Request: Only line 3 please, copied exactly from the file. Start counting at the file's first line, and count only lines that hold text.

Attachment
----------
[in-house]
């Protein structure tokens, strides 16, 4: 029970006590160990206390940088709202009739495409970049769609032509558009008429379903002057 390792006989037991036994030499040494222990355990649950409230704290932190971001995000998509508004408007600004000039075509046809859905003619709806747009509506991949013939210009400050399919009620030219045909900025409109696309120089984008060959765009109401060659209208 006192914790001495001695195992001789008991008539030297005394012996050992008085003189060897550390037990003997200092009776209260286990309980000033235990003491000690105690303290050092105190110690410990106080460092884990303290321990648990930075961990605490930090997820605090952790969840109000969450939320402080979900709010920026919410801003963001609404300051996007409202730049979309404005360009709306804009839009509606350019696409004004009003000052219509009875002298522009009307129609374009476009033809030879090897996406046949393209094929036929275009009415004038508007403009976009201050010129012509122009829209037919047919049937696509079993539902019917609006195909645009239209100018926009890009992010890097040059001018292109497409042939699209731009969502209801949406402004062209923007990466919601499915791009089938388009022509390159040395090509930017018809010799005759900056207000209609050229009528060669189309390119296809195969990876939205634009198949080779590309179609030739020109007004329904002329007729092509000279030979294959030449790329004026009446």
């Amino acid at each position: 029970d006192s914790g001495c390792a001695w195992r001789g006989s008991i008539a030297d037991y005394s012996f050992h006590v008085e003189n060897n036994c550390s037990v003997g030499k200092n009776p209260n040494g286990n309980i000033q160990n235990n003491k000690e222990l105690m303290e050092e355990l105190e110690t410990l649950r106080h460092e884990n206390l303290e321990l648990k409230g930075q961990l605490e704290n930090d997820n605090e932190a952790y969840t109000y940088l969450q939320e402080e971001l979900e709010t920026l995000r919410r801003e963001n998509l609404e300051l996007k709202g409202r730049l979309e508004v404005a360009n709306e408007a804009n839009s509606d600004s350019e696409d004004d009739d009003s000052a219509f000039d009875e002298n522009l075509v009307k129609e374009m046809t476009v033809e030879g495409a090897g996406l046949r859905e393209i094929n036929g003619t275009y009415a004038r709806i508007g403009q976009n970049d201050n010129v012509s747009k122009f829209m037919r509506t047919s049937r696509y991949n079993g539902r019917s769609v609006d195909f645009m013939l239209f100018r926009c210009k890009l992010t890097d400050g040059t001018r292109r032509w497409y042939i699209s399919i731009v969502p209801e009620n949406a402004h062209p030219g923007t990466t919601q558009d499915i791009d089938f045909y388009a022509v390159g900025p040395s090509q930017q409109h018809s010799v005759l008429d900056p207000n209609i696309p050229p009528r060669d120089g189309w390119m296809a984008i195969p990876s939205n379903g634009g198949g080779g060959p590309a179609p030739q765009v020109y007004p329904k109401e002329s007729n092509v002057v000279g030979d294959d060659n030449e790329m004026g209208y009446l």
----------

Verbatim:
């Amino acid at each position: 029970d006192s914790g001495c390792a001695w195992r001789g006989s008991i008539a030297d037991y005394s012996f050992h006590v008085e003189n060897n036994c550390s037990v003997g030499k200092n009776p209260n040494g286990n309980i000033q160990n235990n003491k000690e222990l105690m303290e050092e355990l105190e110690t410990l649950r106080h460092e884990n206390l303290e321990l648990k409230g930075q961990l605490e704290n930090d997820n605090e932190a952790y969840t109000y940088l969450q939320e402080e971001l979900e709010t920026l995000r919410r801003e963001n998509l609404e300051l996007k709202g409202r730049l979309e508004v404005a360009n709306e408007a804009n839009s509606d600004s350019e696409d004004d009739d009003s000052a219509f000039d009875e002298n522009l075509v009307k129609e374009m046809t476009v033809e030879g495409a090897g996406l046949r859905e393209i094929n036929g003619t275009y009415a004038r709806i508007g403009q976009n970049d201050n010129v012509s747009k122009f829209m037919r509506t047919s049937r696509y991949n079993g539902r019917s769609v609006d195909f645009m013939l239209f100018r926009c210009k890009l992010t890097d400050g040059t001018r292109r032509w497409y042939i699209s399919i731009v969502p209801e009620n949406a402004h062209p030219g923007t990466t919601q558009d499915i791009d089938f045909y388009a022509v390159g900025p040395s090509q930017q409109h018809s010799v005759l008429d900056p207000n209609i696309p050229p009528r060669d120089g189309w390119m296809a984008i195969p990876s939205n379903g634009g198949g080779g060959p590309a179609p030739q765009v020109y007004p329904k109401e002329s007729n092509v002057v000279g030979d294959d060659n030449e790329m004026g209208y009446l």